International students in Toronto face limited options during COVID

Published On October 22, 2020 | By Eli Ridder | Features
As Winter 2021 classes are moved online, international students at Humber College in Toronto face tough choices about whether to leave or stay. (Reuters)
Eli Ridder

For many international students, a once-in-a-century pandemic has torn apart the plans to study in Canada, leaving them with only three options available: leave, stay, or leave and return.

Kelsey Warton is one of those students, studying at Humber College in Toronto from half a world away.

As the lockdown began in March in response to the coronavirus pandemic, Warton was among many international students who chose to return to his home country out of fear of the virus and financial concerns.

On March 13, Ontario started to go on lockdown in response to the rapidly-spreading virus. Humber College made the call to bring the winter semester to a halt while it took time to restart in an online setting and during this time, hundreds of international students decided to depart the country.

For Warton, a creative advertising student at Lakeshore Campus, it was the seriousness of the pandemic but mostly the economic aspect that led him to flee Canada for his home country of Guyana.

“It is extremely expensive to live in Toronto even when staying by a family friend,” he said, adding that “to make things worse, Humber College raised its fees again.”

Warton has no regrets, and because of the pandemic his parents are able to save on living expenses, though he noted “studying at home is very demotivating.”

“My internet is terrible back home and we have constant power outages but I manage, and my Profs were very considerate.”

Andrea Pineda is one of the many students who remained in Canada when the lockdowns began and the number of cases forced many lives to a standstill.

“I was sitting in class when they dismissed us early with an official announcement that we were going into lockdown,” she said in an interview, but explained she was not surprised as she had been watching government responses in areas hit hard before Canada.

Though Pineda was temporarily laid off as the coronavirus infection numbers peaked across the country, because she had just submitted her papers to to extend her study permit, she was not in a position to depart like some of her cohorts.

“My family wanted me home immediately but because this was a legal process, we didn’t want to risk me not being here,” the creative advertising program student added.

Stuck, and missing her family, Pineda said she for the first time suffered discrimination.

“During the pandemic it was the first time ever listening to people saying to immigrant students ‘go back home’ or ‘you shouldn’t receive any help from us’,” Pineda said.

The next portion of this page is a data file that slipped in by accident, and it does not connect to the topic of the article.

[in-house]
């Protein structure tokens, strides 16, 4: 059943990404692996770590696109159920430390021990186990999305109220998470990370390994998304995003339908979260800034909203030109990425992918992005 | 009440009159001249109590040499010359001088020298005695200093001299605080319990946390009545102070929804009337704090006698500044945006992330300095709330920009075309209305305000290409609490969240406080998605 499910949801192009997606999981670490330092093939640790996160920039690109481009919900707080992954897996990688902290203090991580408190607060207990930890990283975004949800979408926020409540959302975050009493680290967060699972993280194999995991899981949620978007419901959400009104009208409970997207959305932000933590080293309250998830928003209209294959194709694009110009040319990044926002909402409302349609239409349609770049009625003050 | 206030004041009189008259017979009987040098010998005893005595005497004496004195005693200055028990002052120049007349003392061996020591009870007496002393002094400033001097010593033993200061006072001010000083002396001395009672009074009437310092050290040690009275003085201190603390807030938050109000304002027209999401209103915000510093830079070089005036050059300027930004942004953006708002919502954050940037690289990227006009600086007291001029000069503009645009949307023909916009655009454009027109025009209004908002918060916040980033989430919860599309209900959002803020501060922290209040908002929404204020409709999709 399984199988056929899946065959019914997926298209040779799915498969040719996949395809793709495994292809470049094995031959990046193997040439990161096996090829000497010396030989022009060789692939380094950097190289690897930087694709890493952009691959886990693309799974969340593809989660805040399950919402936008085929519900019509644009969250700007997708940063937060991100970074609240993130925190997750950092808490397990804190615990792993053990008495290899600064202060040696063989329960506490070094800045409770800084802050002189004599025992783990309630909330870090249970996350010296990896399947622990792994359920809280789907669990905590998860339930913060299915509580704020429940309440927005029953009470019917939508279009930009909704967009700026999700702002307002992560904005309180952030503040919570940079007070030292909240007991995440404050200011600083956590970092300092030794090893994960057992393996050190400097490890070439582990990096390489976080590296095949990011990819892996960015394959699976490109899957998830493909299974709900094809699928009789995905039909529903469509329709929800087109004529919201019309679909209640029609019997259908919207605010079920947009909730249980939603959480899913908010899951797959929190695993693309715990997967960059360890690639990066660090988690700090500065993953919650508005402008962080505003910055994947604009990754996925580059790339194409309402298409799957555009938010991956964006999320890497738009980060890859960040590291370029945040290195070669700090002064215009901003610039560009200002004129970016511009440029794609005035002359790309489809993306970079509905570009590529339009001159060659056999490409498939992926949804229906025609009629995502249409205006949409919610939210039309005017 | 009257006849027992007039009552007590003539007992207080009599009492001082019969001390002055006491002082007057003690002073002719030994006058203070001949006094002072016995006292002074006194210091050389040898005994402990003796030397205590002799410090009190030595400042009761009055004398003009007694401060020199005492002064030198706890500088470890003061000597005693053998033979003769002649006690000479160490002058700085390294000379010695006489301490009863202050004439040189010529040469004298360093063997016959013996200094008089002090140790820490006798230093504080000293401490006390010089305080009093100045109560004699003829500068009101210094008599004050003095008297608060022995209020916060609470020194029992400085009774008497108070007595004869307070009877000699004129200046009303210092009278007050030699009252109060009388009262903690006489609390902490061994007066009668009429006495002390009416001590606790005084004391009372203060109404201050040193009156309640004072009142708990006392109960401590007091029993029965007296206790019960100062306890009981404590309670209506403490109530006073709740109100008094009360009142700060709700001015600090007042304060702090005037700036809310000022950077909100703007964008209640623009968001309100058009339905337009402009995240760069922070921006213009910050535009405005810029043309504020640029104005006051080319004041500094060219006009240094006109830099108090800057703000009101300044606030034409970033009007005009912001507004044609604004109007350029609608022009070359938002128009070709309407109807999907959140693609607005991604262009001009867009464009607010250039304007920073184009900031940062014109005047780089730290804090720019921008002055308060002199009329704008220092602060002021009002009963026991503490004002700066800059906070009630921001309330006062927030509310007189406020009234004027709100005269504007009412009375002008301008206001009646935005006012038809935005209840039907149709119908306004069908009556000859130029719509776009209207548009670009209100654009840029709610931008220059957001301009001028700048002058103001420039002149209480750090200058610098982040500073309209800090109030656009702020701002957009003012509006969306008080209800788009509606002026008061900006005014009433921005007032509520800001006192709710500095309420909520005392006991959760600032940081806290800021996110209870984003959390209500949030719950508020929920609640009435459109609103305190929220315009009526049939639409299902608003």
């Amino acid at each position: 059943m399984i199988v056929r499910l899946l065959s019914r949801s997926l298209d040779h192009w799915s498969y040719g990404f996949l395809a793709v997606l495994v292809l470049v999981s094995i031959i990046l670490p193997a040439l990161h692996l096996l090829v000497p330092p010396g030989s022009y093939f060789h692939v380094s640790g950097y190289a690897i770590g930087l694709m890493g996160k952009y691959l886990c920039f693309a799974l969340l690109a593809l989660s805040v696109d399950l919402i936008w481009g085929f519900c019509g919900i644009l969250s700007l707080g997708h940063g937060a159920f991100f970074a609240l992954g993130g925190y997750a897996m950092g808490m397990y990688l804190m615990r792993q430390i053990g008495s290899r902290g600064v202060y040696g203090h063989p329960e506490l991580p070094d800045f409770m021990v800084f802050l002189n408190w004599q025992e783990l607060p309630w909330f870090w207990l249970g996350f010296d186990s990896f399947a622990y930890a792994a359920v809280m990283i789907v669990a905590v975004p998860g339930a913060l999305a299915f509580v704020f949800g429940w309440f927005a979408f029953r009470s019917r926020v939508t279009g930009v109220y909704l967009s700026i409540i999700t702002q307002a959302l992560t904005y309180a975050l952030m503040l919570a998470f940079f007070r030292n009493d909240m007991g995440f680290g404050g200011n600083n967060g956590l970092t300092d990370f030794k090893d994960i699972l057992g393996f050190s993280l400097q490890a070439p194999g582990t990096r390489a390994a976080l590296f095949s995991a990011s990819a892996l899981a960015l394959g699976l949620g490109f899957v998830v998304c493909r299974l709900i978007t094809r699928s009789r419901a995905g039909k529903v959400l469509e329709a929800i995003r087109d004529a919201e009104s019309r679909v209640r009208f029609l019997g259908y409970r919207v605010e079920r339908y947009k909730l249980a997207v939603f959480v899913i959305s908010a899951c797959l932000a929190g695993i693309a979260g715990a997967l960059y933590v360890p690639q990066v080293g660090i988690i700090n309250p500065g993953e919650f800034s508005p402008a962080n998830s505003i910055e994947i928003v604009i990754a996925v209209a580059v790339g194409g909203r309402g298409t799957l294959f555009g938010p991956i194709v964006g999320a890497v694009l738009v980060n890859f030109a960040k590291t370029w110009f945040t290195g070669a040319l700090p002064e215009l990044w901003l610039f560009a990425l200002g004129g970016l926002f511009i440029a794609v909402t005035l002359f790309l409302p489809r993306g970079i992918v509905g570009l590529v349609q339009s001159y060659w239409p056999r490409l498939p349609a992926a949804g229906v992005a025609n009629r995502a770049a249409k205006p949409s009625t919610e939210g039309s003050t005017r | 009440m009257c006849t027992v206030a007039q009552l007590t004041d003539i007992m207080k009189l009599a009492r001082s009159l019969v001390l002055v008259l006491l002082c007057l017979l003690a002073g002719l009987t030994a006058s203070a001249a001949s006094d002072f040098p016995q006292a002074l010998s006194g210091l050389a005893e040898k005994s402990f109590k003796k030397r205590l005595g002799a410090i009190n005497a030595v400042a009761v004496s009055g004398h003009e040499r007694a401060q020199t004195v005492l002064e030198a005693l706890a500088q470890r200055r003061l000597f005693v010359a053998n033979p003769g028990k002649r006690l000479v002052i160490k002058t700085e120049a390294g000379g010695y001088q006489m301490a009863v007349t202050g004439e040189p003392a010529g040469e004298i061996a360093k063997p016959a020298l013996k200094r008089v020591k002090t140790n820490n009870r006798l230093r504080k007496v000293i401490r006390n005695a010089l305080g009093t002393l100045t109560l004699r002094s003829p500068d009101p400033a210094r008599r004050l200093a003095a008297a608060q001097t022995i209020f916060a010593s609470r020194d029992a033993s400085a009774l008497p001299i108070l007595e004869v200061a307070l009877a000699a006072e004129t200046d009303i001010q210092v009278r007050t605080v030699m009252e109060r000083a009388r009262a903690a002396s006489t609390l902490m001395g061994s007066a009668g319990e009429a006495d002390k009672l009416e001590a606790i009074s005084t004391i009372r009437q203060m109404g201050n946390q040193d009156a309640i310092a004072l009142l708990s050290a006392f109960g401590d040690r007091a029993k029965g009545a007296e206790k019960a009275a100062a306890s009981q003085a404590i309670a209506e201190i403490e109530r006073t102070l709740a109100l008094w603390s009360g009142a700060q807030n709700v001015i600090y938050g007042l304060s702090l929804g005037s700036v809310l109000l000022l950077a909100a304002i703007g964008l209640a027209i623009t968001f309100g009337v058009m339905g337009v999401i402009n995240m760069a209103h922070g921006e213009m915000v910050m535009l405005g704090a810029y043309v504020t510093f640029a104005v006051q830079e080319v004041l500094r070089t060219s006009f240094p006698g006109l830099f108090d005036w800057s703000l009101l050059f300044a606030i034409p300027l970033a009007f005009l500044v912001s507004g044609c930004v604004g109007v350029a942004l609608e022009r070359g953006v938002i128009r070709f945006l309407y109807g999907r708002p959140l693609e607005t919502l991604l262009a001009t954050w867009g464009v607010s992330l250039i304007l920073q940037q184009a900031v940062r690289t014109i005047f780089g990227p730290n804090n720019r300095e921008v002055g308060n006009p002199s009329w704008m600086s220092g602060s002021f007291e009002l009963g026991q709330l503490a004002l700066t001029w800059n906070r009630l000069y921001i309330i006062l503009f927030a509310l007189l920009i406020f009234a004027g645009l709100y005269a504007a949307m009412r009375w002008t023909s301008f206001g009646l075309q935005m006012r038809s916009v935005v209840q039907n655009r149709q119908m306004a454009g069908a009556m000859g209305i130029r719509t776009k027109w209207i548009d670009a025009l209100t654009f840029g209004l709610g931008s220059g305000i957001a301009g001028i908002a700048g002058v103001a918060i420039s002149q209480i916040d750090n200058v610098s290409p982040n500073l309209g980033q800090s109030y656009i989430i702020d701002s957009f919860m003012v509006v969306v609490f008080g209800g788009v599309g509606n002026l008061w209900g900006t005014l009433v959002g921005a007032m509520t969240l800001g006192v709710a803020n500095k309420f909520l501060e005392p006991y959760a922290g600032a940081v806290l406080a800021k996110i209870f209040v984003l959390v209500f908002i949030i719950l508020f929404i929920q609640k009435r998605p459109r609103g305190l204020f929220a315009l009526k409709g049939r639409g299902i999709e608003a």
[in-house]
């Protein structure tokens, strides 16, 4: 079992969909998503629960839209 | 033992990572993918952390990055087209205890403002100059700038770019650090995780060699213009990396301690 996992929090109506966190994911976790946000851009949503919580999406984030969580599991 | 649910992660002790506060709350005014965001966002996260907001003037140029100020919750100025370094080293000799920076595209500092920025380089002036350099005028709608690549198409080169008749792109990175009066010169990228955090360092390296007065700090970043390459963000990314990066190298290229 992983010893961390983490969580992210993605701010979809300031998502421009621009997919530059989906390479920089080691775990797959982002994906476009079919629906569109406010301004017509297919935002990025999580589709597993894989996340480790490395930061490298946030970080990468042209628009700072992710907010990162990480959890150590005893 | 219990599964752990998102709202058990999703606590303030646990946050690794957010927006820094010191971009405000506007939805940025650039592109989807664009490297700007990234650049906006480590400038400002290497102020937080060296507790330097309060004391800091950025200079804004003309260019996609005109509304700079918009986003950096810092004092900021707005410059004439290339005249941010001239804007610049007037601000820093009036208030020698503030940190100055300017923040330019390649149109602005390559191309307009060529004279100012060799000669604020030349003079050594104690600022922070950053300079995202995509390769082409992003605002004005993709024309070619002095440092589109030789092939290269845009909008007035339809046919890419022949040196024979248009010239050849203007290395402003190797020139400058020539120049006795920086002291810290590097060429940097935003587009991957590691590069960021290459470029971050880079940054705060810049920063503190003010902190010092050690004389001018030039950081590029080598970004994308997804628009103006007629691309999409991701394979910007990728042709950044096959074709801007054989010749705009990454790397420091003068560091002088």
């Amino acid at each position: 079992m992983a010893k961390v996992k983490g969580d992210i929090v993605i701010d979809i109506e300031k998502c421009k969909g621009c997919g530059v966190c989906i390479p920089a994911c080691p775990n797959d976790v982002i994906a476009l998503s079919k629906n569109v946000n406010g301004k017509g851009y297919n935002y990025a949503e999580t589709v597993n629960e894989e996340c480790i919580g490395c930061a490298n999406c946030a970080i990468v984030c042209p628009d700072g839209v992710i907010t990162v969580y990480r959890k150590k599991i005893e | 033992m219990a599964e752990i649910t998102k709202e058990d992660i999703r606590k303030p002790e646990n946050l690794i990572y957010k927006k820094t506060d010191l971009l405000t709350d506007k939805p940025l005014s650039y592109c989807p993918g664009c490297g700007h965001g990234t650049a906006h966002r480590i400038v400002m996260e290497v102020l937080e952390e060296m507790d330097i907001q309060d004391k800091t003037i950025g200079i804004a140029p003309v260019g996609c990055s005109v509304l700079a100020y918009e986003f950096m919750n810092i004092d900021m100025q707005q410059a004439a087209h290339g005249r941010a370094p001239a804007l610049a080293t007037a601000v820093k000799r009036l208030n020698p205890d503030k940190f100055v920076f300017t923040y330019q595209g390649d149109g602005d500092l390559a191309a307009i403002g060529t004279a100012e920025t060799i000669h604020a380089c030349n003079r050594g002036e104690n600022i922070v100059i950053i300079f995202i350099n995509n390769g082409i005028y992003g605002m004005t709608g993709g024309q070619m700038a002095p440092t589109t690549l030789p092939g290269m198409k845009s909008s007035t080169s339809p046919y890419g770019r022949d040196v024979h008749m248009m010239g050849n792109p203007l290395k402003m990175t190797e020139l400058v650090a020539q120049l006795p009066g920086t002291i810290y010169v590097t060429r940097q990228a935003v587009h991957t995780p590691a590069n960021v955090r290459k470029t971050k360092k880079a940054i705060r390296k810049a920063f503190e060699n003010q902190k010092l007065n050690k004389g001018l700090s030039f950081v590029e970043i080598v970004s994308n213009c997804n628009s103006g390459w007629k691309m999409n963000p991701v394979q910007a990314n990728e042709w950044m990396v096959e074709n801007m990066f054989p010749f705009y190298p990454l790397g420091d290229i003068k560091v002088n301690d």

“Hearing that from people that are close to me as well hurt more, because unless you’ve lived it, being a plane ride away from home during these times just makes it ten times harder because you are completely and absolutely alone with zero familiar faces you can go to. And [you] feel even more like an outsider.”

In the end, Pineda argued that, despite being able to snag a job during a period of high unemployment, the support from Canadian governments and Humber College was not enough.

“There needs to be actual support and not just empty words.”

Seven days after Humber College declared a campus-wide shutdown, Archie Chhetri boarded a plane for India at the request of her family as coronavirus cases skyrocketed.

The Fashion Arts and Business program student was in her first year and it was the longest time she had spent away from family so far away.

“I don’t regret leaving because in a pandemic like this, it’s better to stay with family than stay alone,” Chhetri said.

“When you are with family you get [a] lot of support and help.”

The North Campus student knew she wanted to come back, for her friends and for the sake of her studies, even when online.

“It was difficult to take online classes in India [because] of the time difference but I’m happy I’m back because it makes everything so much easier.”

As for getting back inside Canada, Chhetri said it was made “easy and fast” because she was returning for a third time, not just a first or second time.

During the long months of quarantine in India, Chhetri appreciated the quality time with her family but missed the freedom Toronto offered her, as well as Tim Hortons coffee.

As this week comes to a close, over 2,500 new cases of COVID-19 have been reported in Ontario as the provincial government puts in place new restrictions and recommendations in response to a reported “second wave” of the coronavirus pandemic.

Humber College on Sept. 25 announced that the Winter 2021 semester will be largely the same as the fall semester, with the aim of keeping the daily campus population low and avoid an outbreak.

For Kelsey Warton, Andrea Pineda and Archie Chhetri, the future remains uncertain but all three are dedicated to filling out the remainder of their studies

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